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Rapid rise in refugee petitions in Japan, but not all applicants in need: gov't

Japan has been seeing a rapid rise in the number of applicants for refugee status since 2010 but it may be due to a change in the enforcement of the refugee recognition system that grants work permission to petitioners rather than a surge in those in need.

    Petitions for refugee status reached 8,561 persons for the first half of 2017, according to preliminary figures released by the Ministry of Justice on Oct. 1. The number is up from 5,011 people between January and June 2016, and while the number surpassed 10,000 applications last year for the first time since statistics began being taken in 1982, this year is projected to be 1.7 times last year's total.

    However, of the thousands of petitions from January to the end of June this year, only three people received certified refugee status. While they were not granted refugee status, another 27 people have been allowed to reside in Japan for humanitarian reasons. A top official in the ministry said, "The amount of applications that appear to be for the purpose of receiving permission to work is rising rapidly, and it has become difficult to give swift assistance to people who really require aid."

    The Japanese government changed the way it enforces its system for granting refugee status in March 2010. If an individual already holding a formal residency status applies for refugee status, they receive a "designated activities" status after half a year, and are certified to work. This is granted to prevent the applicant from suffering financial problems if the examination to determine if they are indeed a refugee extends for a long period of time.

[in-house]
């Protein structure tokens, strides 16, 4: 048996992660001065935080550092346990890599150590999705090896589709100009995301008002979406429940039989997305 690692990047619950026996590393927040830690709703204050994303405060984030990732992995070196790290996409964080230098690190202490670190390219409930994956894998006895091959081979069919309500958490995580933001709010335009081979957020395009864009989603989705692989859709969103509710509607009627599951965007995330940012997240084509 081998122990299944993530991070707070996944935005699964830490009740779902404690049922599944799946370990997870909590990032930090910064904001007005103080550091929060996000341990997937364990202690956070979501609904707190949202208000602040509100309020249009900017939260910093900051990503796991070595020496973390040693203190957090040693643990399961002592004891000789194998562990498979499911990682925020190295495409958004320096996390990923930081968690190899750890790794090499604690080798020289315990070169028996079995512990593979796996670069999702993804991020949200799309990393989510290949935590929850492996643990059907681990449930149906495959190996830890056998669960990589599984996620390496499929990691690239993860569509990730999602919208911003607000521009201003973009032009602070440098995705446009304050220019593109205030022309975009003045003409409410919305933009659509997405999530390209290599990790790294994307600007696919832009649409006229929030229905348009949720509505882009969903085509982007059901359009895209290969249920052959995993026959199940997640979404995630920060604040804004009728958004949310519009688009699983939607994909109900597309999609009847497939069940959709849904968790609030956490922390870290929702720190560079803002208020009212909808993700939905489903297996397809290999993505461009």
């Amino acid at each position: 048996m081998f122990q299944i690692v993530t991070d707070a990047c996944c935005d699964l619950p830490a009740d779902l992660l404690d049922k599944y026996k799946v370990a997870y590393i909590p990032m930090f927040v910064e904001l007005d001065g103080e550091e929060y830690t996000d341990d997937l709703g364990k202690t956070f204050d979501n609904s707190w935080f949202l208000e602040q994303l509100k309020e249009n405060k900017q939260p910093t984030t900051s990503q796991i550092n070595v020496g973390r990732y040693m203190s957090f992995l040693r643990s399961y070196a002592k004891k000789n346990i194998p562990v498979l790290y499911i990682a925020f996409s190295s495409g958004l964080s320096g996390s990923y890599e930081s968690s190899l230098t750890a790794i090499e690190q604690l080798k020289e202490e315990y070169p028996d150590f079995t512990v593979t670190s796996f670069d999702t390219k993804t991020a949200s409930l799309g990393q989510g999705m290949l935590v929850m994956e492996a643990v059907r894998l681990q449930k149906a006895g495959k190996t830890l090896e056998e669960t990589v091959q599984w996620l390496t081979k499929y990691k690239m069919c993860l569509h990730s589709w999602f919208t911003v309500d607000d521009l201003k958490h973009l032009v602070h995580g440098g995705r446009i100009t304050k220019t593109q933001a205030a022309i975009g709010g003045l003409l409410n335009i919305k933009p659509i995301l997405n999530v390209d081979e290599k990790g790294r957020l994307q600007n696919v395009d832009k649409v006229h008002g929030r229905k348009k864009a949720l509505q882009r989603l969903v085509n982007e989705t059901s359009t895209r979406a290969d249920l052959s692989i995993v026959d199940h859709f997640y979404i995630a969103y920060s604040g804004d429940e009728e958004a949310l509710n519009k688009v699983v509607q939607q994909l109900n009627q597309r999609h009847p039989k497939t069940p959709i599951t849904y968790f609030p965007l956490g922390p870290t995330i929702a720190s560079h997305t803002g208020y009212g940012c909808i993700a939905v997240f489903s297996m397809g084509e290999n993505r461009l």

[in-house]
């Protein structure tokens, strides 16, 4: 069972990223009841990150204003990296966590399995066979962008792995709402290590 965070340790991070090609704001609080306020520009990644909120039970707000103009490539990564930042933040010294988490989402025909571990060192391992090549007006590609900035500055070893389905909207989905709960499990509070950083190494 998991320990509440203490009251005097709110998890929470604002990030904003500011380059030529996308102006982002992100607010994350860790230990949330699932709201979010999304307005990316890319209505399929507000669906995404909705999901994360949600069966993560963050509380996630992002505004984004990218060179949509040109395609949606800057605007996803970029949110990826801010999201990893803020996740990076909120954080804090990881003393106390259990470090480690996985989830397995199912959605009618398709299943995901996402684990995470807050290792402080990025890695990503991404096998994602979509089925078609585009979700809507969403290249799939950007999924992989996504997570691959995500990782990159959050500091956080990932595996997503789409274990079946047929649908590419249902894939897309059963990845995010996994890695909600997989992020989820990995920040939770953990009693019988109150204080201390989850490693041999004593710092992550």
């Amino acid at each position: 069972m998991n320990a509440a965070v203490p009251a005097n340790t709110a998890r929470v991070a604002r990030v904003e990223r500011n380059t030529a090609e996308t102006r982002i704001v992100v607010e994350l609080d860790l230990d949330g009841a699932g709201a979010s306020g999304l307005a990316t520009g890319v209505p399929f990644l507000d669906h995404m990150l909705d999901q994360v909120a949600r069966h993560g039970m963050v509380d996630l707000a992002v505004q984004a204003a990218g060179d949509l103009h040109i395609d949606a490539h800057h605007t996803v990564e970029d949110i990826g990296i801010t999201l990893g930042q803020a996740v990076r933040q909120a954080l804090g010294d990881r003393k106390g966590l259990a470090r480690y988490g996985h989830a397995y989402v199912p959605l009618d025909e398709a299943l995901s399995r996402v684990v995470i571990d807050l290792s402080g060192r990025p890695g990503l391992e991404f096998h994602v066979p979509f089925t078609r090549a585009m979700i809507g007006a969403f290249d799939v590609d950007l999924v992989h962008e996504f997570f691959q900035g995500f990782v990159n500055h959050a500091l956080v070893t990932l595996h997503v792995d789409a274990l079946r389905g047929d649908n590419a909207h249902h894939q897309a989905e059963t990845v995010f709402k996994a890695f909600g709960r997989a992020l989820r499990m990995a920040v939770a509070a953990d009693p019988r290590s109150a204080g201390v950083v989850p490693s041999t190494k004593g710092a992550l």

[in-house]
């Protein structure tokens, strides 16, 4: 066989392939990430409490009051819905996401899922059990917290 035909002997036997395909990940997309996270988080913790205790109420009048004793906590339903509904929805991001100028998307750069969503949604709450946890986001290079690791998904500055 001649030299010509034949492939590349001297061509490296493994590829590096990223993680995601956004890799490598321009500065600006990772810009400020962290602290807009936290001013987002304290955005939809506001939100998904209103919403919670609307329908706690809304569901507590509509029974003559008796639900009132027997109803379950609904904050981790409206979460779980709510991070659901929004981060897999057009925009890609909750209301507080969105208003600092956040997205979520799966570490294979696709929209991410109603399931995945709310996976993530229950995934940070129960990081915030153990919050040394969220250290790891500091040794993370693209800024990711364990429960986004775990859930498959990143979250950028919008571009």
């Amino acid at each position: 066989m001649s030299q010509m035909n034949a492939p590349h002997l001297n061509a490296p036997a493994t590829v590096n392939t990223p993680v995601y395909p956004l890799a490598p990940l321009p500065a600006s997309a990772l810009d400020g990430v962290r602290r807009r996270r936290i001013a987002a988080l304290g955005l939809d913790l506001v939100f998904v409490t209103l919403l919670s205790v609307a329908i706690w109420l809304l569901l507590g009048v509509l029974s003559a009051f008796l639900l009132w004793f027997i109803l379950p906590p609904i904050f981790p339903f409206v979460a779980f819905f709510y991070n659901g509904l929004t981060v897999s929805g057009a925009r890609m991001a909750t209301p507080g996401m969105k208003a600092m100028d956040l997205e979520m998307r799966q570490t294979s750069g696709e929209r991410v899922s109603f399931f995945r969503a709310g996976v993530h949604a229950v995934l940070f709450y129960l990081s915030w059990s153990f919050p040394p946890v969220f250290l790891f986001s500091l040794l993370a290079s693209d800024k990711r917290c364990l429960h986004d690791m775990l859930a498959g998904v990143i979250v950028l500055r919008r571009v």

According to the Justice Ministry, petitions that appear to be for the purpose of receiving this status in order to work in Japan are rapidly increasing. In 2010, the number of petitioners was 1,202, and that number grew steadily each year, reaching a total of 10,901 persons in 2016. Most applicants are reportedly from Asian countries, particularly citizens of Indonesia and the Philippines, for whom visa issuance requirements have been loosened.

    Beginning in September 2015, the Justice Ministry began to swiftly deal with improper petitions under reasons such as "I escaped from debt collectors in my home country" and "I want to work in Japan." It also started to quickly process applicants who petitioned a second time after being denied with their reasons unchanged. The ministry is also taking measures to deny working and residency permissions for those who repeatedly apply for refugee status for the purpose of receiving permission to work in Japan.

    However, Justice Ministry officials say the number of applicants still greatly surpasses those processed, and the ministry is looking toward reviewing the enforcement of the system to grant the "designated activities" status, which is thought to be behind the increase in petitions for refugee status.

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